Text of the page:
• People spend 30 minutes each day watching video on mobile devices. I was equal parts surprised with how small this is and yet, not surprised we aren’t tilting our neck down for hours at a time. That said, building on the previous 2 bullets, to connect with people, we need to consider video and mobile. But, mobile is unique. We can’t copy and paste what we’re doing elsewhere. For example, a press release doesn’t read well on a mobile device.
  • Voice is no longer a plaything. Amazon has sold over 30 million Echo units and the accuracy of voice platforms (Alexa, Siri) is well over 90%. The future is closer than we think and understanding how voice “works” is really important. Creating content so voice can find it and use it is different than creating content for a laptop or phone.
  • Amazon has usurped Google as the starting point for product searches. Even as big as Amazon gets, they still need Google and Facebook to be successful. I think it’s important for a few reasons. One, yes, focus on Amazon, but if all you focus on is Amazon, you’ll miss out on all the opportunity. We need to focus on everyone.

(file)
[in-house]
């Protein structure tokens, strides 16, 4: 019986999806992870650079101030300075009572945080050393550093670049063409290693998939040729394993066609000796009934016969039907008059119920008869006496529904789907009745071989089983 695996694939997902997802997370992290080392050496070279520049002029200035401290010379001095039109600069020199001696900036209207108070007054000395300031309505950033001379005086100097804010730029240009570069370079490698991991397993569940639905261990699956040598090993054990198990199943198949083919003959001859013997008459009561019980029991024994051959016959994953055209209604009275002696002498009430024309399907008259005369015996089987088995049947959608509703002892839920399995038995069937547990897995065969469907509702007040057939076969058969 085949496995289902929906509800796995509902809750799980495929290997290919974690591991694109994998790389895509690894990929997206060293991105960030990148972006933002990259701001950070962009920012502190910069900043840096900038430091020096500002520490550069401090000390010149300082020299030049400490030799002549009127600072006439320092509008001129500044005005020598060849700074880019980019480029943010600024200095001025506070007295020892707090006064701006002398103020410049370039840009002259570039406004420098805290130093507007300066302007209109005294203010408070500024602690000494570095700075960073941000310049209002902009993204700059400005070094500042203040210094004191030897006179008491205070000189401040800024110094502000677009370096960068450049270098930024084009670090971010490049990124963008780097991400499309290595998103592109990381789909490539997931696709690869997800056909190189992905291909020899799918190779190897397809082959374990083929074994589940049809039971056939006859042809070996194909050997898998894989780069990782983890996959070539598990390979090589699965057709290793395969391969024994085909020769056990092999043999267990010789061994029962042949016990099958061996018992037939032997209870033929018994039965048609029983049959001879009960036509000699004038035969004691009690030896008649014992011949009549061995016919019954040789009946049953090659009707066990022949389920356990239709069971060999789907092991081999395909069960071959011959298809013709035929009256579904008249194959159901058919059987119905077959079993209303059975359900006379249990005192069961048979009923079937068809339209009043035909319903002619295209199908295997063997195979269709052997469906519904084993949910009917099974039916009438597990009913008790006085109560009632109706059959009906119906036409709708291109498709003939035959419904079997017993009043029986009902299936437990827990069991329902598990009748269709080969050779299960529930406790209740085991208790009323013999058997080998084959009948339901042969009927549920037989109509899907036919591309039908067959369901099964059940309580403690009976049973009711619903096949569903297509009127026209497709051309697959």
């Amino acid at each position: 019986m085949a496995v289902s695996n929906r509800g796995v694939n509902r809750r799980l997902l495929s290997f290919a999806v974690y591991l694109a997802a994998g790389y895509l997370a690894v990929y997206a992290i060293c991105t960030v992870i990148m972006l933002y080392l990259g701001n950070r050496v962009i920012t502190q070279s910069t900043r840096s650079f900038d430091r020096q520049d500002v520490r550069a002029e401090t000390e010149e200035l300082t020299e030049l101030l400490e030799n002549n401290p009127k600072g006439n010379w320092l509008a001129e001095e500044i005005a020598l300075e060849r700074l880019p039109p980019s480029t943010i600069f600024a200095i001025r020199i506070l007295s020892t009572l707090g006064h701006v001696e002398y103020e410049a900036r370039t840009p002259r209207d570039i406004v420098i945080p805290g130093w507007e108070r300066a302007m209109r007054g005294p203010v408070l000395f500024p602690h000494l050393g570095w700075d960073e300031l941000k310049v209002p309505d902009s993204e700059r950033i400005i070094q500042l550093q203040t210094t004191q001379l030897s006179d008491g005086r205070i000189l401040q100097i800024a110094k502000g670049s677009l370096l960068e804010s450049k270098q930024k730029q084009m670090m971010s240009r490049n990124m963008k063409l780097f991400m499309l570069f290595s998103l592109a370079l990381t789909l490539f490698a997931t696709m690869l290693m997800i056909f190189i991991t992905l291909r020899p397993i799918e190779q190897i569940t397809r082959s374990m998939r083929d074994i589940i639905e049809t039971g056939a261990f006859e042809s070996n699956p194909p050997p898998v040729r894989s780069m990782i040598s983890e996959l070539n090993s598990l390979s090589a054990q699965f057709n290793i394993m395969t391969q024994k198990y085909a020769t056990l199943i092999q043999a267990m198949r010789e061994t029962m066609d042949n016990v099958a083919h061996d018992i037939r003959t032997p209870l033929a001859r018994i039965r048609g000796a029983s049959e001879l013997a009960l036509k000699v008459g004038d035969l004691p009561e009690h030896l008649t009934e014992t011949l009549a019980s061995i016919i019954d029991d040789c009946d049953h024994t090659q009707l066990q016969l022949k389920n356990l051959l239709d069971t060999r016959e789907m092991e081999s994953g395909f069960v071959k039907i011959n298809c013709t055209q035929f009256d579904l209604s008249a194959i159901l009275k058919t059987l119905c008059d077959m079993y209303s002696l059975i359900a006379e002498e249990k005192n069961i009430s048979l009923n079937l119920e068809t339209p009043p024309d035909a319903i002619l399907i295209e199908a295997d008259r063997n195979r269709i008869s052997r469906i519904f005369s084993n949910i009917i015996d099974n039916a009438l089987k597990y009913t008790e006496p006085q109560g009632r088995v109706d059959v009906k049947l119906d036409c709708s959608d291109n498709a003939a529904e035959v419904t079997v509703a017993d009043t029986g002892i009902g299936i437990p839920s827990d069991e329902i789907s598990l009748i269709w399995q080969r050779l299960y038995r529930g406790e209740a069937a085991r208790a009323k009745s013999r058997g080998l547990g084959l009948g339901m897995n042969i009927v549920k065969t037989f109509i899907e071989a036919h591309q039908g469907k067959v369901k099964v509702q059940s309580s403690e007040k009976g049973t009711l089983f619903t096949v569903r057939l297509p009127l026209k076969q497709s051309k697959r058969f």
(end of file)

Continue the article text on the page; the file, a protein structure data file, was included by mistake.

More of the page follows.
• Uber is not as ubiquitous as we think. In 4 of the 5 largest cities it’s cheaper to Uber all the time than own a car. The outlier? Dallas. We can’t just adopt a mass approach to a trend. Uber is big, yes, but not everyone uses it. When we think about transportation (aka ACCESS), we need to think about all the barriers and enablers.
  • There are an estimated 6.8 million people working in the gig economy. This is huge. Most of this is in transportation. But, what’s the next major industry to rely on the on-demand / gig economy? Would it be crazy to see this extend to health care? Probably not. It also makes me think about the need to take this into consideration when we consider talent / “hiring”. Not everyone wants to be full time.
  • We’re entering the age of the privacy paradox. Companies (mostly tech) are stuck between using data to make the experience better and using it to further their bottom line. This isn’t overly surprising and quickly this is going to move from tech companies to other industries. The fine line I’ve always advised the organizations I’ve worked in to adhere to is, be helpful, not creepy.